From Savannah to Safe and Secure


From Savannah to Safe and Secure

Outthink problems. 9/11 changed the way we think about a lot of things. Including emergency management and the need to be proactive and prepared problem solvers.

Terri Clay knew that. And she knew that the next great domestic defenders would need to learn how to keep up with an unpredictable world. That’s why this retired Army Sergeant First Class became a professor in Savannah State’s homeland security and emergency management (HSEM) program.

It’s the first of its kind in Georgia. One of only a handful throughout the country. And the very first in the nation at a historically black college or university (HBCU). This is where Clay wanted to lend her experience. After all, her master’s concentration is in emergency management. And, with the Center for Domestic Preparedness, she trained first responders to handle incidents involving weapons of mass destruction. At Savannah State, Clay uses her real-life knowledge to teach students how to react to threats and scenarios we can’t account for.

Terri Clay

SSU’s interdisciplinary HSEM program is considered one of the most innovative in the country. It teaches students to be creative problem solvers, critical thinkers, and collaborators in day-to-day efforts to reduce risk and vulnerability—and in the face of emergency. By combining homeland security and emergency management, the program pushes students to examine all aspects of a problem to both prevent and prepare. That’s the secret to improving outcomes in a disaster—whether natural or human-made.

Savannah, Georgia’s second-biggest city, is home to one of the fastest-growing U.S. ports. This presents a working lab for homeland security and emergency management students. People, cargo, and ships are constants in the port city. So are the issues—from terrorism to weather—that can impact them.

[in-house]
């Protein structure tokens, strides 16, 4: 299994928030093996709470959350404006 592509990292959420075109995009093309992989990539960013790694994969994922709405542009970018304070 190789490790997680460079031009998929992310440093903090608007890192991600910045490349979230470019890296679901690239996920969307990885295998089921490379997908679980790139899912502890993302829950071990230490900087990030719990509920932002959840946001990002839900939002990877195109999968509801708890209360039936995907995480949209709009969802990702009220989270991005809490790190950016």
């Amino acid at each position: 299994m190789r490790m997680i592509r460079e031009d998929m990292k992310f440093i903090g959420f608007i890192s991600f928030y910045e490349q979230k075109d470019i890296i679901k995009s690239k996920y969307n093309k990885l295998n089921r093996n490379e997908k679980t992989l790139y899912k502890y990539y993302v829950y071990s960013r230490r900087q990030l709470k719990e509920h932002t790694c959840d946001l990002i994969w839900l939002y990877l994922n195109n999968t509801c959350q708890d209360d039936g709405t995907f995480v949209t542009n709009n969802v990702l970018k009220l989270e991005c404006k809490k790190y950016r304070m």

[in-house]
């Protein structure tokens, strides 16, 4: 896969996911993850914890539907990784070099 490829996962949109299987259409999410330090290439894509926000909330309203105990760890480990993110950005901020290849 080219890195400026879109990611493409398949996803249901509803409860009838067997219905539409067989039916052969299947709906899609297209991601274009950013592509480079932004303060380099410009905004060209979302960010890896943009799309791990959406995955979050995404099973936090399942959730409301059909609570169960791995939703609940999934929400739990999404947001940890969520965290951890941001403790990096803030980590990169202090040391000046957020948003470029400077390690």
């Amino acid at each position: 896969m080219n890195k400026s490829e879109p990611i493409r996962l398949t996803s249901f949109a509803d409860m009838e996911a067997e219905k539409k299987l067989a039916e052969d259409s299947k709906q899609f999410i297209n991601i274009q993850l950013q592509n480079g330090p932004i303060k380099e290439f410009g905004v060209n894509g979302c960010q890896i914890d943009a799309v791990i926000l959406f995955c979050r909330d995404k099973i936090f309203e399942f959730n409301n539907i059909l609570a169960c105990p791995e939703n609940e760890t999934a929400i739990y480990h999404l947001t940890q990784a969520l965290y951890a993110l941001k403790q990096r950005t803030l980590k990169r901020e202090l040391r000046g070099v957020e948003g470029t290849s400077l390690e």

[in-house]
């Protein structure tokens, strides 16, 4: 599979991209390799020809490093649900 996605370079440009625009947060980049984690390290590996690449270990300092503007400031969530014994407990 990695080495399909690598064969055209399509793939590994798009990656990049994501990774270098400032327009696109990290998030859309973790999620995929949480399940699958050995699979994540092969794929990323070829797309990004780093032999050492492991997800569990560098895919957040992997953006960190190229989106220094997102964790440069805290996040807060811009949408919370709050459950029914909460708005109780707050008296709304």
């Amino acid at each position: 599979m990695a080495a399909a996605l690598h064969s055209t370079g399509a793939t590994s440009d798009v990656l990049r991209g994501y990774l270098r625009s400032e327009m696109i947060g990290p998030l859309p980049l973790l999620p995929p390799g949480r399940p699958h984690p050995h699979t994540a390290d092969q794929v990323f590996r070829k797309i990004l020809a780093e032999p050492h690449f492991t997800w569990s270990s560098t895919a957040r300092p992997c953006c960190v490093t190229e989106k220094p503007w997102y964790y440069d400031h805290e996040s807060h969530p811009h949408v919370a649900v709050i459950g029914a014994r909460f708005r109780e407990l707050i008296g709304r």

“The thing I love about homeland security and emergency management is that it’s never static,” says Clay. “We have to keep the coursework alive and relevant. Which means pushing students into experiences. We push them beyond what they think they can do.”

That’s why the HSEM program requires students to intern. They work for the Georgia Ports Authority, with local emergency management and law enforcement, and at the Savannah/Hilton Head International Airport, the American Red Cross, and the National Center for Risk and Economic Analysis of Terrorism Events. And after graduation, students join forces with places like Gulfstream Aerospace, the Chatham Emergency Management Agency, the Georgia Emergency Management Agency, and Booz Allen Hamilton, a major provider of intelligence and defense consulting services to the U.S. government.

“This is the degree of the future. Savannah State has pioneered this program. And we plan on staying one step ahead.” Seriously Impressive.

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